IRISH NATIONWIDE LOST €20M ON SKI RESORT - State-owned Irish Nationwide Building Society lost €20 million on an unorthodox loan to a French ski resort backed by a company owned by Monaco- based businessman Cyril Dennis, reports The Irish Times.
The loan was given by the society, which was set up to help people buy homes, to fund a company called Ice Mountain, which bought two hotels called Isba and Katine in the Courchevel ski resort in the French Alps on behalf of Mr Dennis.
Irish Nationwide liquidator KPMG claims the loan breached the society’s internal rules and policies numerous times and as a result should not have been granted.
There is no suggestion of wrongdoing by Mr Dennis or his company.
KPMG is seeking damages as a result of this loan and other exotic loans from both the board of Irish Nationwide and its executives, managing director Michael Fingleton and former finance director Stan Purcell.
Irish Nationwide’s former officers deny any wrongdoing, and plan to argue that the Central Bank and KPMG, as auditors of the society, had a role in the events that led to the society’s collapse with a loss to the State of €5.4 billion.
AER LINGUS PENSION RESOLUTION UNDER THREAT - Efforts to resolve a long-running dispute over a €780m hole in a workers' pension fund at the Dublin Airport Authority and Aer Lingus were under threat last night, according to The Irish Independent.
SIPTU's pensions committee at the Dublin Airport Authority yesterday rejected proposals from a government- backed expert panel aimed at resolving the crisis at the Irish Airlines Superannuation Scheme.
The move could threaten a deal that would prevent the huge pensions scheme from being wound up. The DAA last night said it had not yet received formal notification of SIPTU's rejection.
A Department of Transport spokesman pointed out that the DAA and Aer Lingus boards had already accepted the panel's recommendations.
"The department remains of the view that this represents the best means of resolving this issue and giving people certainty and clarity about their pension entitlements down the line," said the spokesman.
Siptu is expected to issue further details on the rejection of the proposals today.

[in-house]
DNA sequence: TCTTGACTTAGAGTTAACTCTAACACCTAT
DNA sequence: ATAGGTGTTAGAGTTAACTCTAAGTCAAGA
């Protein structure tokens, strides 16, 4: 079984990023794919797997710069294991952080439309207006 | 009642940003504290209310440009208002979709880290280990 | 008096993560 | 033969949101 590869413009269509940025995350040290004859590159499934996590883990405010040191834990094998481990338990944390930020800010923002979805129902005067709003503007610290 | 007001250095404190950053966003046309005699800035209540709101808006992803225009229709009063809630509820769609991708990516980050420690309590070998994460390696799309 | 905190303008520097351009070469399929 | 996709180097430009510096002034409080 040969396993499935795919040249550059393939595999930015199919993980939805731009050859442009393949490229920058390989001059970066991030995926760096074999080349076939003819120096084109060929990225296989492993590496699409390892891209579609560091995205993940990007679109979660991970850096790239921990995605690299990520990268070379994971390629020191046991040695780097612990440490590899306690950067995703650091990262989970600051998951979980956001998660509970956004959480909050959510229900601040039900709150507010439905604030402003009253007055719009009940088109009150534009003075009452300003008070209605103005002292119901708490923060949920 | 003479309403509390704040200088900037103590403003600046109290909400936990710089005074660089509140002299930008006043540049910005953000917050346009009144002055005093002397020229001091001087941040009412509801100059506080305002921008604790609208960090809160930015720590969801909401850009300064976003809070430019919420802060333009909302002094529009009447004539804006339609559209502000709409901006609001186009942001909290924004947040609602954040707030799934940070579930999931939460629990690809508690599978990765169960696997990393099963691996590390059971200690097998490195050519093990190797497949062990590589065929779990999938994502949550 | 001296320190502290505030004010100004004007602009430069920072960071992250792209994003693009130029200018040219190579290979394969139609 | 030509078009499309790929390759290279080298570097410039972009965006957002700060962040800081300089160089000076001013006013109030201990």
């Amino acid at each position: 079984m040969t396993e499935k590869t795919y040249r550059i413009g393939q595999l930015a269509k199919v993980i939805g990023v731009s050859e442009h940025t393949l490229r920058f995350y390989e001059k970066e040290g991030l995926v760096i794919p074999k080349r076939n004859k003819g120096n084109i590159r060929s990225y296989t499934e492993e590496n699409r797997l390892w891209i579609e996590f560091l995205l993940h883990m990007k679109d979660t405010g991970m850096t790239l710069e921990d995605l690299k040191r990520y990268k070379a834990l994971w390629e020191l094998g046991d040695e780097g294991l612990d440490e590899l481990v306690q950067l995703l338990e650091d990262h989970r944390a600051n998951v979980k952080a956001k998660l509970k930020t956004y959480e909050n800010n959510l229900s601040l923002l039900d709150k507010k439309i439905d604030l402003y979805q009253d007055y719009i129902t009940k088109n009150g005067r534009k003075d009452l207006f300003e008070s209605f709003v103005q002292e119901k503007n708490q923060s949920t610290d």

A number of issues are understood to have concerned it, including raising the retirement age for fire service crew. It was also concerned about the scale of proposed cuts.
LYNCH’S FAMILY ‘ENTITLED TO FURTHER HEARING’ - The Irish Examiner reports that the wife and children of businessman Philip Lynch are entitled to a further hearing to determine whether AIB is entitled to €26m judgment orders against them over an unpaid development loan, the Supreme Court has ruled.
The High Court had ruled Mr Lynch, his wife Eileen and adult children — Judith, Paul, Philippa and Therese — were all liable for the €25m loan advanced to the Lynch family and developer Gerry Conlan to buy 86 acres at Kilbarry, Waterford.
The proposed development was expected to lead to a €20m profit but the lands in 2011 were valued at less than €5m. It later ruled AIB was entitled to judgment for €26m against the Lynchs but a stay applied pending appeal.
Last January, the Supreme Court dismissed Mr Lynch’s appeal on all grounds but said his family were entitled to an opportunity to argue it would not be equitable to allow AIB enforce the €26m judgment against them or, at least, to do so without first pursing execution of that against Mr Lynch and Mr Conlan.
The matter returned to the Supreme Court for submissions on the implications of the judgment and other issues, including costs.
Yesterday, Mr Justice Donal O’Donnell said that to a large extent, the entire case in both the High and Supreme Courts turned upon issues of credibility in which, for whatever reason, no distinction was made between Mr Lynch and his family.